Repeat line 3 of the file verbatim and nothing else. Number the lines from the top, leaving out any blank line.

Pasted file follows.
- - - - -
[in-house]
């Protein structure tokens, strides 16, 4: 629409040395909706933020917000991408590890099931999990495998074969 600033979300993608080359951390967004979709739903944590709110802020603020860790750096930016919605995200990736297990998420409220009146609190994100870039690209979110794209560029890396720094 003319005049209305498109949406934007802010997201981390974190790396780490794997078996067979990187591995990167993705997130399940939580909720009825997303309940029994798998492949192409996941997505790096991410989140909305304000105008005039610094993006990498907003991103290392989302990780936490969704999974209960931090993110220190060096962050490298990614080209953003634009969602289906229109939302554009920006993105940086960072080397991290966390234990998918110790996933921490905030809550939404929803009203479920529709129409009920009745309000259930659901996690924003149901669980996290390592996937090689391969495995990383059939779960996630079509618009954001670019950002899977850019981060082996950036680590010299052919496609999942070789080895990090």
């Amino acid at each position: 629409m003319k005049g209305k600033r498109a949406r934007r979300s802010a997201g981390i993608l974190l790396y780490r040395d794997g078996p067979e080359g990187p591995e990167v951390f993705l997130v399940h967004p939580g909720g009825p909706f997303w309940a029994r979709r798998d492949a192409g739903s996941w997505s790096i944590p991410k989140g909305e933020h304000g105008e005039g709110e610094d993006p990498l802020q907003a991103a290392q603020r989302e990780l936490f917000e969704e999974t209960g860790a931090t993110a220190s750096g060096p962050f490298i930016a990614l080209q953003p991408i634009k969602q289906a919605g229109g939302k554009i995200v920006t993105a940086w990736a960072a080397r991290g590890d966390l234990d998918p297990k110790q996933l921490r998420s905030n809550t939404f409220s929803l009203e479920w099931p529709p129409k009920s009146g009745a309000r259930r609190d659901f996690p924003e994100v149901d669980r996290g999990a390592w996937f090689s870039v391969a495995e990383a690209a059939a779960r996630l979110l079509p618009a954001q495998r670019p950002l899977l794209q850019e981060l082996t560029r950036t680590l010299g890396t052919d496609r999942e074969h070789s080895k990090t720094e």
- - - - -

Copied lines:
């Amino acid at each position: 629409m003319k005049g209305k600033r498109a949406r934007r979300s802010a997201g981390i993608l974190l790396y780490r040395d794997g078996p067979e080359g990187p591995e990167v951390f993705l997130v399940h967004p939580g909720g009825p909706f997303w309940a029994r979709r798998d492949a192409g739903s996941w997505s790096i944590p991410k989140g909305e933020h304000g105008e005039g709110e610094d993006p990498l802020q907003a991103a290392q603020r989302e990780l936490f917000e969704e999974t209960g860790a931090t993110a220190s750096g060096p962050f490298i930016a990614l080209q953003p991408i634009k969602q289906a919605g229109g939302k554009i995200v920006t993105a940086w990736a960072a080397r991290g590890d966390l234990d998918p297990k110790q996933l921490r998420s905030n809550t939404f409220s929803l009203e479920w099931p529709p129409k009920s009146g009745a309000r259930r609190d659901f996690p924003e994100v149901d669980r996290g999990a390592w996937f090689s870039v391969a495995e990383a690209a059939a779960r996630l979110l079509p618009a954001q495998r670019p950002l899977l794209q850019e981060l082996t560029r950036t680590l010299g890396t052919d496609r999942e074969h070789s080895k990090t720094e």